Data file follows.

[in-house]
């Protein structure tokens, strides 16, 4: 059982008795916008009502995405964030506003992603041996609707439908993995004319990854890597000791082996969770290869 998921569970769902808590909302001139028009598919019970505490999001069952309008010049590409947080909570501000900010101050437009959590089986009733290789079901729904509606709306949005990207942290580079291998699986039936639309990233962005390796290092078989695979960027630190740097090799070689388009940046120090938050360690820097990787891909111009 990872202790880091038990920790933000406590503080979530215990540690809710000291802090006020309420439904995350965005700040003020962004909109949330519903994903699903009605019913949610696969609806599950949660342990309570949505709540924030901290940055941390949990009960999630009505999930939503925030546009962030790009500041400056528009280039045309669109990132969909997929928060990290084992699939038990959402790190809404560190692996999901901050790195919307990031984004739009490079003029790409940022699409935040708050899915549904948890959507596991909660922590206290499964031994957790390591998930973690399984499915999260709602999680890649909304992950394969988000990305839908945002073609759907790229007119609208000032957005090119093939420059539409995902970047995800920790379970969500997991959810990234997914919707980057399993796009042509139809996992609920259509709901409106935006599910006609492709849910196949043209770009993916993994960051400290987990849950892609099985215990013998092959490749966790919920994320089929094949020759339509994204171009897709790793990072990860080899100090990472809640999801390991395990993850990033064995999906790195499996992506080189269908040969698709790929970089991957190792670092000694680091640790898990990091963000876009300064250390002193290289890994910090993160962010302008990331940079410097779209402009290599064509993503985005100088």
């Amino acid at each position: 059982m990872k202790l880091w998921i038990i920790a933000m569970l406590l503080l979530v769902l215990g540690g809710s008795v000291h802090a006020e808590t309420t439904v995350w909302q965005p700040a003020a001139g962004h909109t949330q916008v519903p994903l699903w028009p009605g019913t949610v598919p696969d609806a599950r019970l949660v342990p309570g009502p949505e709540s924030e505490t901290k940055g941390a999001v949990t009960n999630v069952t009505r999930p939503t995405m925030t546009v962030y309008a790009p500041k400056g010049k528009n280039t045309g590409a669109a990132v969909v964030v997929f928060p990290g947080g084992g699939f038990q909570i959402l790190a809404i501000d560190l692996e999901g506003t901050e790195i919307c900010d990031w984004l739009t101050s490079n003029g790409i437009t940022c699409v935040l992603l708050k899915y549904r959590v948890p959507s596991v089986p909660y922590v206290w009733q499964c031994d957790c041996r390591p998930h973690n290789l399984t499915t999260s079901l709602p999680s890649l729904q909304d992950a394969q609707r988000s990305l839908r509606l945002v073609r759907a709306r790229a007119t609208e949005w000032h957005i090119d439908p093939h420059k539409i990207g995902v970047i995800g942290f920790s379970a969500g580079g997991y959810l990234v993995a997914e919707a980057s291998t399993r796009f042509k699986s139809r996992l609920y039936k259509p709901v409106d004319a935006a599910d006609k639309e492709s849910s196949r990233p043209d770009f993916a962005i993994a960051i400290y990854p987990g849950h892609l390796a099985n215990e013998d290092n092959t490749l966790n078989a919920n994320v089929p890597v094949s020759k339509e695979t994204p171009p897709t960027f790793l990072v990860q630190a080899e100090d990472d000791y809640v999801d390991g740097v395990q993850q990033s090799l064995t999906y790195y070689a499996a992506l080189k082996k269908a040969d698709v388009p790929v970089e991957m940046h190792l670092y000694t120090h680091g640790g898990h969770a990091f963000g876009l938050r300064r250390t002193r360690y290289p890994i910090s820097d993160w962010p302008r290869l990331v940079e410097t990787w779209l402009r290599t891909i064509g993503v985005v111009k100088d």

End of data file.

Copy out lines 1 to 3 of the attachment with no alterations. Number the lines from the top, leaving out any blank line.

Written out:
[in-house]
């Protein structure tokens, strides 16, 4: 059982008795916008009502995405964030506003992603041996609707439908993995004319990854890597000791082996969770290869 998921569970769902808590909302001139028009598919019970505490999001069952309008010049590409947080909570501000900010101050437009959590089986009733290789079901729904509606709306949005990207942290580079291998699986039936639309990233962005390796290092078989695979960027630190740097090799070689388009940046120090938050360690820097990787891909111009 990872202790880091038990920790933000406590503080979530215990540690809710000291802090006020309420439904995350965005700040003020962004909109949330519903994903699903009605019913949610696969609806599950949660342990309570949505709540924030901290940055941390949990009960999630009505999930939503925030546009962030790009500041400056528009280039045309669109990132969909997929928060990290084992699939038990959402790190809404560190692996999901901050790195919307990031984004739009490079003029790409940022699409935040708050899915549904948890959507596991909660922590206290499964031994957790390591998930973690399984499915999260709602999680890649909304992950394969988000990305839908945002073609759907790229007119609208000032957005090119093939420059539409995902970047995800920790379970969500997991959810990234997914919707980057399993796009042509139809996992609920259509709901409106935006599910006609492709849910196949043209770009993916993994960051400290987990849950892609099985215990013998092959490749966790919920994320089929094949020759339509994204171009897709790793990072990860080899100090990472809640999801390991395990993850990033064995999906790195499996992506080189269908040969698709790929970089991957190792670092000694680091640790898990990091963000876009300064250390002193290289890994910090993160962010302008990331940079410097779209402009290599064509993503985005100088």
């Amino acid at each position: 059982m990872k202790l880091w998921i038990i920790a933000m569970l406590l503080l979530v769902l215990g540690g809710s008795v000291h802090a006020e808590t309420t439904v995350w909302q965005p700040a003020a001139g962004h909109t949330q916008v519903p994903l699903w028009p009605g019913t949610v598919p696969d609806a599950r019970l949660v342990p309570g009502p949505e709540s924030e505490t901290k940055g941390a999001v949990t009960n999630v069952t009505r999930p939503t995405m925030t546009v962030y309008a790009p500041k400056g010049k528009n280039t045309g590409a669109a990132v969909v964030v997929f928060p990290g947080g084992g699939f038990q909570i959402l790190a809404i501000d560190l692996e999901g506003t901050e790195i919307c900010d990031w984004l739009t101050s490079n003029g790409i437009t940022c699409v935040l992603l708050k899915y549904r959590v948890p959507s596991v089986p909660y922590v206290w009733q499964c031994d957790c041996r390591p998930h973690n290789l399984t499915t999260s079901l709602p999680s890649l729904q909304d992950a394969q609707r988000s990305l839908r509606l945002v073609r759907a709306r790229a007119t609208e949005w000032h957005i090119d439908p093939h420059k539409i990207g995902v970047i995800g942290f920790s379970a969500g580079g997991y959810l990234v993995a997914e919707a980057s291998t399993r796009f042509k699986s139809r996992l609920y039936k259509p709901v409106d004319a935006a599910d006609k639309e492709s849910s196949r990233p043209d770009f993916a962005i993994a960051i400290y990854p987990g849950h892609l390796a099985n215990e013998d290092n092959t490749l966790n078989a919920n994320v089929p890597v094949s020759k339509e695979t994204p171009p897709t960027f790793l990072v990860q630190a080899e100090d990472d000791y809640v999801d390991g740097v395990q993850q990033s090799l064995t999906y790195y070689a499996a992506l080189k082996k269908a040969d698709v388009p790929v970089e991957m940046h190792l670092y000694t120090h680091g640790g898990h969770a990091f963000g876009l938050r300064r250390t002193r360690y290289p890994i910090s820097d993160w962010p302008r290869l990331v940079e410097t990787w779209l402009r290599t891909i064509g993503v985005v111009k100088d």